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CRF, chronic kidney failure
Chronic renal failure is a disease in which the kidneys gradually stop working over a period of a few years.
What is going on in the body?
In a healthy body, the kidneys filter waste and other impurities from the blood. In people with chronic renal failure, toxins that the kidneys normally eliminate in urine slowly build up in the body. The most commonly measured of these toxins are urea, a nitrogen waste product, and creatinine. The amount of toxins in the blood roughly indicates how well the kidneys are working.
What are the signs and symptoms of the disease?
Often the buildup of toxins causes no symptoms and this condition is called azotemia. Uremia is a term that is used when stored toxins cause symptoms, including:
What are the causes and risks of the disease?
- increased or decreased urine output depending on the stage of chronic renal failure
- generalised swelling
- poor appetite
- metallic taste
- frequent hiccups
- weight loss
- mental slowness or confusion
- seizures, or sudden, uncontrollable body spasms
- leg cramps
- pale skin colour
A primary kidney disease may cause chronic renal failure. Chronic renal failure may also be due to other diseases that affect kidneys, such as diabetes or high blood pressure. Common causes include:
Everyone is at risk for chronic renal failure as they age. Some people have an increased risk, such as:
- glomerulonephritis, inflammation of the glomerulus, which is the part of the kidney consisting of blood vessels and nerve fibres
- polycystic kidneys, a condition in which the kidneys become enlarged and grow cysts
- interstitial disease, a disease within the structures that support the cells of the kidney
- obstructive uropathy, which is any condition that blocks the flow of urine
- systemic lupus erythematosus, a long-term disease that affects many parts of the body, including the kidneys
- multiple myeloma, or cancer of the bone marrow
What can be done to prevent the disease?
- indigenous Australians
- those who have a family history of the disease
The best ways to slow the progression this disease is to:
How is the disease diagnosed?
- control blood pressure using ACE inhibitors to reduce the protein spillage in urine
- keep blood sugar in good control if a person has diabetes
Although chronic renal failure usually has no symptoms, a physical examination by a doctor is helpful. Since many diseases lead to chronic renal failure, the diagnosis of diseases causing chronic renal failure can vary. There are a few common abnormalities associated with the condition. For instance:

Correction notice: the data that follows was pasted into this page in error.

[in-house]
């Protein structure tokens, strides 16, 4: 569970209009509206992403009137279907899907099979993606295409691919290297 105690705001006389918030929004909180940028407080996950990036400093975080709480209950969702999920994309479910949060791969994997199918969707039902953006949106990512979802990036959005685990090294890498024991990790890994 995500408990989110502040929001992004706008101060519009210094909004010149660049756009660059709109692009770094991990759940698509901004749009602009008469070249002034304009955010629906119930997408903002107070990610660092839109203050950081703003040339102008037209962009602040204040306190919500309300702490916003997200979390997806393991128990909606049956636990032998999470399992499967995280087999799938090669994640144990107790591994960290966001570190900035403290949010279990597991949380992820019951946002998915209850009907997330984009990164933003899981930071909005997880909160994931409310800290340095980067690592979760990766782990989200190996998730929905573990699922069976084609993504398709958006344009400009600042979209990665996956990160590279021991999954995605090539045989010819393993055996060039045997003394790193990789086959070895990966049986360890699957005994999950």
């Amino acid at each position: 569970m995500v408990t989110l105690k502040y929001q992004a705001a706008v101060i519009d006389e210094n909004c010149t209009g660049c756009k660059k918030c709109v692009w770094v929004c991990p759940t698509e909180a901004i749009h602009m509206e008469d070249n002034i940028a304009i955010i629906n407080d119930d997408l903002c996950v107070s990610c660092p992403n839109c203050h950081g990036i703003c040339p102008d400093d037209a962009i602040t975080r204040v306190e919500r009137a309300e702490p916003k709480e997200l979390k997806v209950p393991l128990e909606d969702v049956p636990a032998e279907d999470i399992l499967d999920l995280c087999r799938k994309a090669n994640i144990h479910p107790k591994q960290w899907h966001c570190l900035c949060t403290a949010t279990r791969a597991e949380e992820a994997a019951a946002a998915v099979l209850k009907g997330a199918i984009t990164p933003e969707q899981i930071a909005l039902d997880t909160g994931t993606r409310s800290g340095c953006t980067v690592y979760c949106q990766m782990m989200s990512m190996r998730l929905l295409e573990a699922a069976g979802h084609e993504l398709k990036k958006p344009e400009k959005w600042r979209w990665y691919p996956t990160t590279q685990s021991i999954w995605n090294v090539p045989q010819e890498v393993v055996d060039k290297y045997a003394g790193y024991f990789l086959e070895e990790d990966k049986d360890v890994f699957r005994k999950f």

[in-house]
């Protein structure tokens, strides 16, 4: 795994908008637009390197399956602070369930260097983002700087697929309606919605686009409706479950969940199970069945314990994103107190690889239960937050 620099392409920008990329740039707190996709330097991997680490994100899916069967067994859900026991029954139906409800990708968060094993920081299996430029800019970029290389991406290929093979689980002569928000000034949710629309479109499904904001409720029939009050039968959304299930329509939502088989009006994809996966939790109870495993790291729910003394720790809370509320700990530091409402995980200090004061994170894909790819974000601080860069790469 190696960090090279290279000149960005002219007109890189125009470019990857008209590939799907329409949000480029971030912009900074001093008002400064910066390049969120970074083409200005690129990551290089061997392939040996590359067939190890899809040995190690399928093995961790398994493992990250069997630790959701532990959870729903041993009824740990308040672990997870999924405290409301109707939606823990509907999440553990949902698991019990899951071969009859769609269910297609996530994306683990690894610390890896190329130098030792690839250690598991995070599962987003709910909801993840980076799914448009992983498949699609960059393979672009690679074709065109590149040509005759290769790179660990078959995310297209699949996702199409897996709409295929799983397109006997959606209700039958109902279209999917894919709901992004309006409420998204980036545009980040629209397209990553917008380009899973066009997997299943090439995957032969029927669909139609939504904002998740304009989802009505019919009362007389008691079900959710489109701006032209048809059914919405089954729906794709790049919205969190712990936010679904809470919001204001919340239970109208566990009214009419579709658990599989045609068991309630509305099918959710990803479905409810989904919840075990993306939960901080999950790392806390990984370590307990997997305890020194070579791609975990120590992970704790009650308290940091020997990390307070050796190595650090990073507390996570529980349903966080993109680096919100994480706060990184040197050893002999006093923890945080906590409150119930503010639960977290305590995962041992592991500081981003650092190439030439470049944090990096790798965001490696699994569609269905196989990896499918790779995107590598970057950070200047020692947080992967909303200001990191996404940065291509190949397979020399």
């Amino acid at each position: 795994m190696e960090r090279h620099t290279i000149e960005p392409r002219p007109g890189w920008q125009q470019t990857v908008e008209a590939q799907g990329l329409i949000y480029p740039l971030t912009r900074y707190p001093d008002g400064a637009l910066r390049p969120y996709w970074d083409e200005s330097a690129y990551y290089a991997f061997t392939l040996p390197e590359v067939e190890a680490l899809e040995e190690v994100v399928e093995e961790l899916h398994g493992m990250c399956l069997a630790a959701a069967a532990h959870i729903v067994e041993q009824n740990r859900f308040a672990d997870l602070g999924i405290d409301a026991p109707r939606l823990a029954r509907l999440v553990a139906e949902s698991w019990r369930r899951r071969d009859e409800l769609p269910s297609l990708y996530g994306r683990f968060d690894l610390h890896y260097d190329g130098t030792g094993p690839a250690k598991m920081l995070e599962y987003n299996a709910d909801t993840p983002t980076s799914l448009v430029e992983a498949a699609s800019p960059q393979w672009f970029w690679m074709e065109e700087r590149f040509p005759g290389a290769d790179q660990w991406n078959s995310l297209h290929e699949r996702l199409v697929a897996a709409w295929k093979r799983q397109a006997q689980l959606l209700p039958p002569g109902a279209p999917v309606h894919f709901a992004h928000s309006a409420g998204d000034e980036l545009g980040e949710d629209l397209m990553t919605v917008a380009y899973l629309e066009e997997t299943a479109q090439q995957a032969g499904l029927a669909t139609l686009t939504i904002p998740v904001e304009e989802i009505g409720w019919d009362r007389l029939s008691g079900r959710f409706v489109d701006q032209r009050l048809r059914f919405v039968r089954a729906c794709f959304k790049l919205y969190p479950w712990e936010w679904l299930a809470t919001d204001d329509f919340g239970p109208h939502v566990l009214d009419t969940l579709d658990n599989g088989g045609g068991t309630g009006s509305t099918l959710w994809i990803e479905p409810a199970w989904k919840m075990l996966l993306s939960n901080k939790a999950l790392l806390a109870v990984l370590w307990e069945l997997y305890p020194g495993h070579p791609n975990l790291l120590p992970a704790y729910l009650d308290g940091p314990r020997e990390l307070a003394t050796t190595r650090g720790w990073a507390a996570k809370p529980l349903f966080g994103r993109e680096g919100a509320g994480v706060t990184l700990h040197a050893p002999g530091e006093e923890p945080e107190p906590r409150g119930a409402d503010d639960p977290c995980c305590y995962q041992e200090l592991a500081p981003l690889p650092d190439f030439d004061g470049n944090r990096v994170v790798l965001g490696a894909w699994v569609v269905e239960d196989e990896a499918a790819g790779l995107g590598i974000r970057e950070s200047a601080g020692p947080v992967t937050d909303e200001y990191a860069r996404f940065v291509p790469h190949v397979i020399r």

If the underlying kidney disease causing chronic renal failure is unclear, a kidney biopsy may be needed.
- A urinalysis may show protein, red blood cells, or different types of casts, which are structures made when minerals collect on the walls of the kidneys.
- A blood sample may show elevated creatinine and urea, which are both toxins.
- Levels of erythropoietin, a hormone produced by the kidneys, may be low.
- Levels of serum potassium, phosphorous, parathyroid hormone, magnesium and calcium may be high or low.
- Malnourishment can occur.
- Kidneys may be small, and scarred.
What are the long-term effects of the disease?
The long-term effects include:
What are the treatments for the disease?
- progression to end-stage renal disease.
- high blood pressure.
- generalised swelling due to the body's inability to get rid of extra fluids.
- electrolyte disturbances, especially potassium. Electrolytes are compounds or elements that the body needs in order to function.
- anaemia, or low levels of haemoglobin, an oxygen-carrying protein.
- progression or development of heart disease.
- calcium and phosphorous abnormalities, which may lead to many kinds of bone diseases.
- increased susceptibility to infections.
- inability to excrete acids generated from protein digestion.
- irregular periods and decreased sex drive.
Treatment of chronic renal failure includes:
What happens after treatment for the disease?
- eating a protein-, potassium- and phosphorous-restricted diet
- limiting fluids
- controlling blood pressure using high blood pressure drugs
- controlling fluids using diuretics, or water pills
- using erythropoetin injections to improve anaemia
- using phosphate binders, such as calcium carbonate, to decrease absorption of phosphate
- using bicarbonate to improve acid-base status
- haemodialysis, a process in which wastes or impurities are filtered from the blood
- peritoneal dialysis, a filtering procedure that corrects too little or too much electrolytes in the blood
- kidney transplantation, which involves replacing a diseased kidney with a healthy kidney from another person
Most cases of chronic renal failure progress to end-stage renal disease. Dialysis or transplantation is eventually required to treat the symptoms of end-stage renal disease.
How is the disease monitored?
A doctor will usually monitor a person for symptoms of complete kidney failure. Once these symptoms are apparent, dialysis is a next step. Kidney function is also monitored by repeated blood sample and 24-hour urine collection.
Author: Rajnish K. Dhingra, MD
Reviewer: HealthAnswers Australia Medical Review Panel
Editor: Dr David Taylor, Chief Medical Officer HealthAnswers Australia
Last Updated: 1/10/2001
Potential conflict of interest information for reviewers available on request